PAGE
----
Recently a hoax / misinformation / hype is making its way around the web (or at least the part of the web I see ;)). I’m talking about the article title Internet Explorer 7 – Still Spyware Writers Heaven. While I’m by no means a MS fan and criticized the IE7 team for not making some features available under Win2K3 and WinXP, for which I believe that there is no sound technical explanation (only a marketing one), I must absolutely can’t stand misinformation, even more so when it seems that the author wants to generate hype!
This is exactly the case with this individual. He refers to a very old attack vector when creating a DLL with the same name as one that was loaded by the application resulted in loading the “malicious” DLL. As of WinXP SP2 (which everyone should have installed by now, otherwise your computer won’t last for 10 minutes on the Internet), the search order for DLLs is the following (taken from the official MS page):
- The directory from which the application loaded.
- The system directory.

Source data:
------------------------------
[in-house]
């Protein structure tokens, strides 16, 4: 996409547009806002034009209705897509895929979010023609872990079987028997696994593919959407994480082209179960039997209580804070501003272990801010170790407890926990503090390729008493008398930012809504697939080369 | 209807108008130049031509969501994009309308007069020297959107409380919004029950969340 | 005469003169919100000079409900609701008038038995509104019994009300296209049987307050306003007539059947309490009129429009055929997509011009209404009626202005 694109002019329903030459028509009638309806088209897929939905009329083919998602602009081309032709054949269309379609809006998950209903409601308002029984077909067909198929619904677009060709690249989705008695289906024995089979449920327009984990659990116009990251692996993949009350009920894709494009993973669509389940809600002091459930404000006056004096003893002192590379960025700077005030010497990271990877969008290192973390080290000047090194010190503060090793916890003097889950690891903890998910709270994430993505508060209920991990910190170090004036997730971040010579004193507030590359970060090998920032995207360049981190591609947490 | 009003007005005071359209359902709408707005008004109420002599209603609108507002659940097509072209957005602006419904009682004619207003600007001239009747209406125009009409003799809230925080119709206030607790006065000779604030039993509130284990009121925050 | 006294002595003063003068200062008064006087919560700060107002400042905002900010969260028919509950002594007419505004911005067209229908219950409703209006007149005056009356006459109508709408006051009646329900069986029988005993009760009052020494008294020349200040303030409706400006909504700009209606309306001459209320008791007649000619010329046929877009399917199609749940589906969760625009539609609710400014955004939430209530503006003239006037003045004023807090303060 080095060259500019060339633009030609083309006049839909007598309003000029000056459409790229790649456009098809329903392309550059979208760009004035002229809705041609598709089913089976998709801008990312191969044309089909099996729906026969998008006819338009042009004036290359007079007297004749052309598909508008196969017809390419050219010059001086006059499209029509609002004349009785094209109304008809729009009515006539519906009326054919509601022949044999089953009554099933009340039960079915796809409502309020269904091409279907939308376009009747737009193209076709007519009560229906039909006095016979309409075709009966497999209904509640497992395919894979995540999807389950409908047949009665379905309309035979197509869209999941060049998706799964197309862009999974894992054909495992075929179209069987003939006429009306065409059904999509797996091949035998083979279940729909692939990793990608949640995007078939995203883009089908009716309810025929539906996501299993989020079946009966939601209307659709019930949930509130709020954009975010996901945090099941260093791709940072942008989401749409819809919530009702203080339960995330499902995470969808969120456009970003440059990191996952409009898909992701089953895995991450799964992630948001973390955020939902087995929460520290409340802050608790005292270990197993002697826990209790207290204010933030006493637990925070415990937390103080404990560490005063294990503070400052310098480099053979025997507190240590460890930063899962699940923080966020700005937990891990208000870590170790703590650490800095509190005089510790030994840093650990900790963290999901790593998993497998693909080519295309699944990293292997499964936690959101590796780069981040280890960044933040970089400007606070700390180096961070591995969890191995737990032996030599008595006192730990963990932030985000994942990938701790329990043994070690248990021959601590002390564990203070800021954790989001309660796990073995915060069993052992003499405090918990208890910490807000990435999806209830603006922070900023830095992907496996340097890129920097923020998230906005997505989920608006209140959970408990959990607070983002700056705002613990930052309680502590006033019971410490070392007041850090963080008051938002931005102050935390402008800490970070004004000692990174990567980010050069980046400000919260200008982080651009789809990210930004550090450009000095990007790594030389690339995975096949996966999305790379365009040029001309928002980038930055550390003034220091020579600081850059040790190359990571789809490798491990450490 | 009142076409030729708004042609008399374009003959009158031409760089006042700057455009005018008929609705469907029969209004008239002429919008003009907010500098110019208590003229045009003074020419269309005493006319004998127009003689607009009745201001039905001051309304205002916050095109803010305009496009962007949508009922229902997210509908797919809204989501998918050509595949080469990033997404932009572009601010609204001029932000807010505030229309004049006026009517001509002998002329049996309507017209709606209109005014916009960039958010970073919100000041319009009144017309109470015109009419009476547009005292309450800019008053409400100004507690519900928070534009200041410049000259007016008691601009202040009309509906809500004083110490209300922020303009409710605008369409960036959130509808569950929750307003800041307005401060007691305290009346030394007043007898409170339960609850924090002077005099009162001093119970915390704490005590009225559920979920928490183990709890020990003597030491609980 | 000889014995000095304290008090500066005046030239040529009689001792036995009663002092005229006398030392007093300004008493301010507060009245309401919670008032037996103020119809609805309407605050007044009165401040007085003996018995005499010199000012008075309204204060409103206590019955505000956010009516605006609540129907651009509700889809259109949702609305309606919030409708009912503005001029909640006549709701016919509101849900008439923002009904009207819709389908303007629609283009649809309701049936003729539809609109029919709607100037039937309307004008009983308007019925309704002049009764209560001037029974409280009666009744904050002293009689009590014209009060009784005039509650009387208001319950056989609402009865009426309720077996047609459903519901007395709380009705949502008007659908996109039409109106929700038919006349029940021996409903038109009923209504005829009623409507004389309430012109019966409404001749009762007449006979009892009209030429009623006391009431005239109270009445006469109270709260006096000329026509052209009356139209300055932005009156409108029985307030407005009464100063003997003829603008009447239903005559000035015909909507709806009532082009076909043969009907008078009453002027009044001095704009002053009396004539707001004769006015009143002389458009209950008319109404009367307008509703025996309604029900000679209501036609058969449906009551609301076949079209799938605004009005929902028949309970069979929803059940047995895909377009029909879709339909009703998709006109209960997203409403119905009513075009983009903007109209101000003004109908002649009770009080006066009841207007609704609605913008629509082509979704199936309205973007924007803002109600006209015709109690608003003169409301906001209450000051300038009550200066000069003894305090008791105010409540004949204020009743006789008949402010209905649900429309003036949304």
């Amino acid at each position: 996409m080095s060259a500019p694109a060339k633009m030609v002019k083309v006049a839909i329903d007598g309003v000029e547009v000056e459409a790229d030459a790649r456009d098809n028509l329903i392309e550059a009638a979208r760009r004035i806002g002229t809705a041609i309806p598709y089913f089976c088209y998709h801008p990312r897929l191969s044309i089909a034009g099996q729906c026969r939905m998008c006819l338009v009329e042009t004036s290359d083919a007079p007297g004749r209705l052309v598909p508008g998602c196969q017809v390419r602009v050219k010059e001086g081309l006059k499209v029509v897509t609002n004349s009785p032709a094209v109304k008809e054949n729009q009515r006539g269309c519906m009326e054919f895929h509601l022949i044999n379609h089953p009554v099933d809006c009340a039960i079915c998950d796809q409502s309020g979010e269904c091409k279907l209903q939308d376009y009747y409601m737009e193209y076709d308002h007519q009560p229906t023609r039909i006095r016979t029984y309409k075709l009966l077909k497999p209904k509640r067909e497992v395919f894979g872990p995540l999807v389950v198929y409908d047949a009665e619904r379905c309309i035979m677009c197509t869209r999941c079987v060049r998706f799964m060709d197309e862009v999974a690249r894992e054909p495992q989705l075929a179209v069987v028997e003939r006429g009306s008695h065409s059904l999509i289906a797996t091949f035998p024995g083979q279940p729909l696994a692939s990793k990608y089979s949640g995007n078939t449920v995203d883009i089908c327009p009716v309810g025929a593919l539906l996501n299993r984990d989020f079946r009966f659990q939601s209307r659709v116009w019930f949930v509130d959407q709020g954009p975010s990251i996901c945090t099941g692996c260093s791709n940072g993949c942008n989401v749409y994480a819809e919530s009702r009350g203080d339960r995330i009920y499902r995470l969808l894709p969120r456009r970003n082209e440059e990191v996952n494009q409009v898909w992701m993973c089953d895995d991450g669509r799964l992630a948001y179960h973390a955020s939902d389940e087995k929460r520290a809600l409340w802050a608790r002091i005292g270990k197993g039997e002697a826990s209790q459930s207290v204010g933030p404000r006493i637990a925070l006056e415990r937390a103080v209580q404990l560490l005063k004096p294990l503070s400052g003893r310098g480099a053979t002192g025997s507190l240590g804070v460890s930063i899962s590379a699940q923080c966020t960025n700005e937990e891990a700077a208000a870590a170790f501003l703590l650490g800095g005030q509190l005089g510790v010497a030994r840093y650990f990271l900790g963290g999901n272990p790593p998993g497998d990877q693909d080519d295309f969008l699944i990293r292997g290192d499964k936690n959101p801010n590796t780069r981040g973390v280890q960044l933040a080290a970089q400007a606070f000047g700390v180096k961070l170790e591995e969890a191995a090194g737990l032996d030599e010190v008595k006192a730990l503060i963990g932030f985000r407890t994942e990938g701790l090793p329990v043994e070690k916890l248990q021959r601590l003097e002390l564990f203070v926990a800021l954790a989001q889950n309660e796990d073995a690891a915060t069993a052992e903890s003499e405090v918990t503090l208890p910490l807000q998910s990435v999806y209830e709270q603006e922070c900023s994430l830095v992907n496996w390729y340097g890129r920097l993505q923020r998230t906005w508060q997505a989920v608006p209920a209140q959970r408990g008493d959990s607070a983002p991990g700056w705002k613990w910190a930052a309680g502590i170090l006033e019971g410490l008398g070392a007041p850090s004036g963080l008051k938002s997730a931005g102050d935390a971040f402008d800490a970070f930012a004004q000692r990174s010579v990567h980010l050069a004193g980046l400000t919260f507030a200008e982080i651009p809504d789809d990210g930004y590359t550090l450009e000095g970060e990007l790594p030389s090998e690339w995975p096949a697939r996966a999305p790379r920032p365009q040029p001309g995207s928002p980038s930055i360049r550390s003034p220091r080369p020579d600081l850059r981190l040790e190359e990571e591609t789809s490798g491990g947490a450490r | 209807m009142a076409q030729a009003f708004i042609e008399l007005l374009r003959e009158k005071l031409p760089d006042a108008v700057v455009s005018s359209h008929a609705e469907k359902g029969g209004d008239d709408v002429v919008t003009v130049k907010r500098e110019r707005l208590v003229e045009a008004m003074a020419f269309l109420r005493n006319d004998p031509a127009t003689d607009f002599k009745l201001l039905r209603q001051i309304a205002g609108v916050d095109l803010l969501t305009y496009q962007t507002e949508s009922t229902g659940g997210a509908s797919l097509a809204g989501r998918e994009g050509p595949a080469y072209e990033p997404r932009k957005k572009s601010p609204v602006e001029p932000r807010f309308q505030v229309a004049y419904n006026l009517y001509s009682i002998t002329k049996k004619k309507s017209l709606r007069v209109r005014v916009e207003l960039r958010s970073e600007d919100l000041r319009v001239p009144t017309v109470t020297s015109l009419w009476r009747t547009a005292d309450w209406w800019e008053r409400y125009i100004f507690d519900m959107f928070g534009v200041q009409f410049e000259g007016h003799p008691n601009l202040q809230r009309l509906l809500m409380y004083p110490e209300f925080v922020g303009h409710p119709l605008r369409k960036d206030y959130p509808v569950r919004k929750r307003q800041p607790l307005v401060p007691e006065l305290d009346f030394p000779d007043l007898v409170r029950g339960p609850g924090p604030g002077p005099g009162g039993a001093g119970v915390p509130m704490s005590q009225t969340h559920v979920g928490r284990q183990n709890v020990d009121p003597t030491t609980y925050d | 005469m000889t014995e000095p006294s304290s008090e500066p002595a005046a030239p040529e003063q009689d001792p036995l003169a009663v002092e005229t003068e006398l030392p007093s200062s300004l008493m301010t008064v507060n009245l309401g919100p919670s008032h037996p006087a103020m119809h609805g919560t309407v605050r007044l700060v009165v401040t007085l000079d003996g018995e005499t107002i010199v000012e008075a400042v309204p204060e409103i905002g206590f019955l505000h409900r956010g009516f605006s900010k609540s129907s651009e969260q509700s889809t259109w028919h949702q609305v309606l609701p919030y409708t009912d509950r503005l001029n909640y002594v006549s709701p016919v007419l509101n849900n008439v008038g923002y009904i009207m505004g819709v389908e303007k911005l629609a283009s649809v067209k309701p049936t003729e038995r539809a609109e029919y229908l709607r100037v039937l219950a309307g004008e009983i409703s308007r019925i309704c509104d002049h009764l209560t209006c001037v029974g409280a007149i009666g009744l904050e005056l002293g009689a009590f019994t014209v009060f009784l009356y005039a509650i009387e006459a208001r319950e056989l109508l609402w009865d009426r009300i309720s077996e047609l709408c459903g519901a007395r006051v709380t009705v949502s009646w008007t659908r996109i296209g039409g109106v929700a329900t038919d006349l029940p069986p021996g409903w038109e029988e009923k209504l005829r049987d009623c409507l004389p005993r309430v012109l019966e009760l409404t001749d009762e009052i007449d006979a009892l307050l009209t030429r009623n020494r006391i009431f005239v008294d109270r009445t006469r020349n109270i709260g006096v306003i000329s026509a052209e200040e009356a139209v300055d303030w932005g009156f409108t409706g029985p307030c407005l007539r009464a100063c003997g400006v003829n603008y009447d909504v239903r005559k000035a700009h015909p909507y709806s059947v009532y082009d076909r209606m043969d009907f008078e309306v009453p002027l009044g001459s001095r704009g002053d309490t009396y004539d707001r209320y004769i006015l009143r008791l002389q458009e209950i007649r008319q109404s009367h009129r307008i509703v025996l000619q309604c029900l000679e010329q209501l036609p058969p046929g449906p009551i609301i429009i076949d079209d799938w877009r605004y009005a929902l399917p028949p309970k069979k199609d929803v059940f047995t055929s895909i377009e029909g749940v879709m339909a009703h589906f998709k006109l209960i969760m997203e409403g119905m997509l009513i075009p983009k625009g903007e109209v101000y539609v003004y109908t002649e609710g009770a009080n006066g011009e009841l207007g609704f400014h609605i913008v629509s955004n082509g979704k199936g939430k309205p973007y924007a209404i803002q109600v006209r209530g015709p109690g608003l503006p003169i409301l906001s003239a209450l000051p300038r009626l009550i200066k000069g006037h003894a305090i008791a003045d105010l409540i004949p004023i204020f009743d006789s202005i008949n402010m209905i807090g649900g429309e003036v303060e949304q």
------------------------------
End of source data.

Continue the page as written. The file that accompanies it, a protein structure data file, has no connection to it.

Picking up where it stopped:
- The 16-bit system directory.
- The Windows directory.
- The current directory.
- The directories that are listed in the PATH environment variable.
Now lets analyze this list from the point of view of IE. The current security settings on my IE folder (in program files) is the following: Administratos – Full Control, Power Users – Modify and Users – Read and Execute. In other words you can only create files there if you have at least power user privileges, but if malicious code runs at that level you are pretty much screwed anyway as you can do much more damage than that.
Now if you run as a normal user (which you should be!), your only hope is to write to a directory in the path (or alternatively change your path so that it includes a given directory). In this case the DLL would be loaded IF it couldn’t be found in any of the other places. This scenario is only possible if some application uninstalled itself and failed to remove the registry entry for the DLL.
To sum up:
vulnerabilityhas been fixed a couple of years ago (in WinXP SP2)
- If you run your browser with high privileges, you don’t need this method to alter the system. It can be used to
hidefiles, but then again if you have that high privileges you can directly install rootkits.
- If you run with low privileges (as you should), the only attack would only be possible if you uninstalled a program which registered a BHO without referring with the full pathname to it and the uninstaller program deleted the dll, but failed to delete the registry entry. With other words: very, very unlikely.
My advice would be: run with low privileges (as user) and don’t read articles from people who don’t know what they’re talking about.